Effingham County commissioners have agreed to ask the state for a performance review of the board of assessors and to expand the membership of the board.
Commissioners, who had been considering both measures, approved both moves unanimously Tuesday morning. Representatives from the citizens watchdog group We The Taxpayers had requested that commissioners ask for the performance review, expand the board to five members and nullify the 2009 property assessments.
“The intent of the review is to know what we need to do in order to be better,” commission Chairman Dusty Zeigler said. “I hope it proves we have good folks and they are doing the right things and they are doing a good job for us.”
A performance review would be conducted by a representative from the state Department of Revenue office and two chief appraisers of nearby counties.
Many residents have expressed their ire at recent assessments that valued property much higher, and they have questioned the methods and practices used to determine those new values.
“Can you answer with 100 percent certainty that the procedures are being followed?” asked Guyton resident Raymon Starling. “If you cannot say yes, then you need to vote today to have a review. You owe it to the taxpayers that it’s being done right. We want to be treated like other counties. Effingham County needs (a performance review) now.”
Assistant county attorney Eric Gotwalt said commissioners could pass a non-binding resolution asking the assessors not to go forward with the 2009 assessments. Gotwalt added he could not say with absolute certainty that the assessors board was following state guidelines but it’s not likely any other county could either.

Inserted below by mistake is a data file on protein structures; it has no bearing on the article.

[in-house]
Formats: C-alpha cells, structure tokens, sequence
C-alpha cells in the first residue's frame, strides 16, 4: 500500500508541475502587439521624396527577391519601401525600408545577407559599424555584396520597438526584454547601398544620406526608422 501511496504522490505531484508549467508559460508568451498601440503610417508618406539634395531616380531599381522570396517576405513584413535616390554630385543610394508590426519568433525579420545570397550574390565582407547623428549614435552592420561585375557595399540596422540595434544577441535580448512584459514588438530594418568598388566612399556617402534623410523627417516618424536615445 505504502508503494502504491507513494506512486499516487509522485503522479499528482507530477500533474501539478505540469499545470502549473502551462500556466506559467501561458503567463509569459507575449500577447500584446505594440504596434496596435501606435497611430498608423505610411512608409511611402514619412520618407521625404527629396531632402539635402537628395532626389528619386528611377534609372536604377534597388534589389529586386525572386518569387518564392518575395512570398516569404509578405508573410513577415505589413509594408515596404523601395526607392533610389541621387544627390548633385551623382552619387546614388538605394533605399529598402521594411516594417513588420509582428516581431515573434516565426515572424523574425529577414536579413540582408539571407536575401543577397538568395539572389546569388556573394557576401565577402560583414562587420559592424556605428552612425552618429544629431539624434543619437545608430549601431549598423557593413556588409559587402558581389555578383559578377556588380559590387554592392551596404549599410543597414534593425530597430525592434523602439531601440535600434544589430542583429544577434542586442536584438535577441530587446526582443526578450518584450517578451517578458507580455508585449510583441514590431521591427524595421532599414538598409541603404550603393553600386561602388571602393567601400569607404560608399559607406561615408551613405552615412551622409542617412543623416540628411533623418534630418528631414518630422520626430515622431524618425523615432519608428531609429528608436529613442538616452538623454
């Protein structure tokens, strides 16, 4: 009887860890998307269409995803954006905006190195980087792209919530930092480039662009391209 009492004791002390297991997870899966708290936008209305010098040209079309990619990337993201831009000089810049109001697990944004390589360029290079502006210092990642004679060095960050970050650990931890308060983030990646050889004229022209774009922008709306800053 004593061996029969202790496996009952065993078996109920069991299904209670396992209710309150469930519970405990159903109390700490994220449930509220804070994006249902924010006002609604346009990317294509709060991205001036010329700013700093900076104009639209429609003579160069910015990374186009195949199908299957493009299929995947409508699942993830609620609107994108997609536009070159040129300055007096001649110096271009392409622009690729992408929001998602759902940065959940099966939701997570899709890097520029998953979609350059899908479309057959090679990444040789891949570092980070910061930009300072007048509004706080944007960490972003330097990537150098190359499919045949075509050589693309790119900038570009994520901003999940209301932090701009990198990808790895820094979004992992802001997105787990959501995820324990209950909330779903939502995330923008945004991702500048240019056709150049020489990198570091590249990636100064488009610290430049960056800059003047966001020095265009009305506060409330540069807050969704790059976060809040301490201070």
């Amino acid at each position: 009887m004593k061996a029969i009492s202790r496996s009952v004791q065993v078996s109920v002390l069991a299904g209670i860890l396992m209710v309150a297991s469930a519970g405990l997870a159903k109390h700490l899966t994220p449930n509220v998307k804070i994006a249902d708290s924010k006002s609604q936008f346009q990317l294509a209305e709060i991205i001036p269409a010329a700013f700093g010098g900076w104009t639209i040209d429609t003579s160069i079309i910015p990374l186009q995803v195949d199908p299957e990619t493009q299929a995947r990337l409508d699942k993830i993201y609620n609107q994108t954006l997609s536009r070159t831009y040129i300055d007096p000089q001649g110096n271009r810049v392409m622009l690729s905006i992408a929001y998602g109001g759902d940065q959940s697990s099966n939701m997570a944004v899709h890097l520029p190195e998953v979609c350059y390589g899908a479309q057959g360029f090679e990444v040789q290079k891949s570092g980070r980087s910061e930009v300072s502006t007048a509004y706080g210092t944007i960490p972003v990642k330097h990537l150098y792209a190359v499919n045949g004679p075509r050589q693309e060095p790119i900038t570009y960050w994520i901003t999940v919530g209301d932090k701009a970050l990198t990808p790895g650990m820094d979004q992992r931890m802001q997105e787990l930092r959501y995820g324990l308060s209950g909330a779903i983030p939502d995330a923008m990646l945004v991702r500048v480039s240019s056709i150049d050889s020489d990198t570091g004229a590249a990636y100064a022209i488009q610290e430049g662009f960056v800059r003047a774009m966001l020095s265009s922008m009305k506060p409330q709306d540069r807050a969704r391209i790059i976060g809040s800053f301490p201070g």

Chief Appraiser Janis Bevill said more than 20,000 assessment notices were mailed out this year — there are more than 27,000 parcels of land in the county — and there had been 3,357 appeals filed.
“Now as property owners in our county are faced with higher tax bills, many are finding it difficult to pay these taxes due to the slumping economy, lost jobs and pensions that have not kept up with the increases in the cost of living,” Mark Czachowski said.
“And for those property owners who can no longer afford ownership and seek to sell their property, there is a lack of potential buyers in part because of the excessively high property taxes in our county.”
Czachowski said a performance review of the assessors board would restore confidence among Effingham residents.
Currently, two members are from District 1 and the third is from District 3. We The Taxpayers is asking the commissioners to give each of the five districts a member on the assessors board.
But the commissioners offered that may be problematic — getting people to serve on various boards hasn’t been easy.
“Our group is committed to helping you find people to serve on that board,” Ruth Lee said. “We have no agenda other than to support good government in Effingham County. It’s our belief that any government is as good or bad as the citizens allow.”
The group also asked the commissioners to re-set the assessments back to their 2008 level under House Bill 233. But commissioners weren’t sure that was something they could do.
Zeigler said commissioners had been talking about the performance review and expanding the board of assessors.
“The ideas they brought forth, we have been discussing for several weeks now,” he said.